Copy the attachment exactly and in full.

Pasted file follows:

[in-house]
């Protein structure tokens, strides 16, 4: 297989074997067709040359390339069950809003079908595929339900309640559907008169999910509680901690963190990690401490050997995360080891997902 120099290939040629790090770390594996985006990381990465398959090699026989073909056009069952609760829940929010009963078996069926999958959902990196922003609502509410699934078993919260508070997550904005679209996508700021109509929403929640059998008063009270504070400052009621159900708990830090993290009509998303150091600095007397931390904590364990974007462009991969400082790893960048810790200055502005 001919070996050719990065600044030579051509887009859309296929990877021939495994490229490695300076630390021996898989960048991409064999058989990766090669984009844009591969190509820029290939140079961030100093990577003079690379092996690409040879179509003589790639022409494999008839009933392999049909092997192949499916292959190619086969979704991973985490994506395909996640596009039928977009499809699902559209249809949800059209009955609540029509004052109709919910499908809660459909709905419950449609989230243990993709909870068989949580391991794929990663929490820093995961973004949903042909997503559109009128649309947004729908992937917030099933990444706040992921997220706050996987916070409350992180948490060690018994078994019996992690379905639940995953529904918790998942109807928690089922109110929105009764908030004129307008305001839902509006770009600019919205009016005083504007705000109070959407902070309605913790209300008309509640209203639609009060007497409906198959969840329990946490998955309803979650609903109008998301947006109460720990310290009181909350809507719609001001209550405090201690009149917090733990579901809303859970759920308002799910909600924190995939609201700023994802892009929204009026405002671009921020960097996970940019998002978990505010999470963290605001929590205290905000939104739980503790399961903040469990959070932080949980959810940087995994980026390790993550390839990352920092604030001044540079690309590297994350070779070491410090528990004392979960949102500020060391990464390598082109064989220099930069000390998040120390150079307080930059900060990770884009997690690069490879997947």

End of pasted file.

[in-house]
């Protein structure tokens, strides 16, 4: 297989074997067709040359390339069950809003079908595929339900309640559907008169999910509680901690963190990690401490050997995360080891997902 120099290939040629790090770390594996985006990381990465398959090699026989073909056009069952609760829940929010009963078996069926999958959902990196922003609502509410699934078993919260508070997550904005679209996508700021109509929403929640059998008063009270504070400052009621159900708990830090993290009509998303150091600095007397931390904590364990974007462009991969400082790893960048810790200055502005 001919070996050719990065600044030579051509887009859309296929990877021939495994490229490695300076630390021996898989960048991409064999058989990766090669984009844009591969190509820029290939140079961030100093990577003079690379092996690409040879179509003589790639022409494999008839009933392999049909092997192949499916292959190619086969979704991973985490994506395909996640596009039928977009499809699902559209249809949800059209009955609540029509004052109709919910499908809660459909709905419950449609989230243990993709909870068989949580391991794929990663929490820093995961973004949903042909997503559109009128649309947004729908992937917030099933990444706040992921997220706050996987916070409350992180948490060690018994078994019996992690379905639940995953529904918790998942109807928690089922109110929105009764908030004129307008305001839902509006770009600019919205009016005083504007705000109070959407902070309605913790209300008309509640209203639609009060007497409906198959969840329990946490998955309803979650609903109008998301947006109460720990310290009181909350809507719609001001209550405090201690009149917090733990579901809303859970759920308002799910909600924190995939609201700023994802892009929204009026405002671009921020960097996970940019998002978990505010999470963290605001929590205290905000939104739980503790399961903040469990959070932080949980959810940087995994980026390790993550390839990352920092604030001044540079690309590297994350070779070491410090528990004392979960949102500020060391990464390598082109064989220099930069000390998040120390150079307080930059900060990770884009997690690069490879997947």